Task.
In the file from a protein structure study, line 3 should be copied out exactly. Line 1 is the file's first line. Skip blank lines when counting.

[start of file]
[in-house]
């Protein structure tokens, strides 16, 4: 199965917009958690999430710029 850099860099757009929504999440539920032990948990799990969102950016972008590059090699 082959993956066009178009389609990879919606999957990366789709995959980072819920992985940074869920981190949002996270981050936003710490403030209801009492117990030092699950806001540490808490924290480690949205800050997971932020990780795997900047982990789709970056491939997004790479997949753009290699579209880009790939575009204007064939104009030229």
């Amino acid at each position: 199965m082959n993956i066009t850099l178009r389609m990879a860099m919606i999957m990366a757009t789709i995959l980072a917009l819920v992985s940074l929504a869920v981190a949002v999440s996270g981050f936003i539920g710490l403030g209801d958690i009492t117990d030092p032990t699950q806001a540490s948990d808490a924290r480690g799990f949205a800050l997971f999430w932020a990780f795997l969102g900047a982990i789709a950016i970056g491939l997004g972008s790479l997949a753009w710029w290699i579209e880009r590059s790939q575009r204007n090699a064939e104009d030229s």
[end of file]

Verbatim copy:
């Amino acid at each position: 199965m082959n993956i066009t850099l178009r389609m990879a860099m919606i999957m990366a757009t789709i995959l980072a917009l819920v992985s940074l929504a869920v981190a949002v999440s996270g981050f936003i539920g710490l403030g209801d958690i009492t117990d030092p032990t699950q806001a540490s948990d808490a924290r480690g799990f949205a800050l997971f999430w932020a990780f795997l969102g900047a982990i789709a950016i970056g491939l997004g972008s790479l997949a753009w710029w290699i579209e880009r590059s790939q575009r204007n090699a064939e104009d030229s």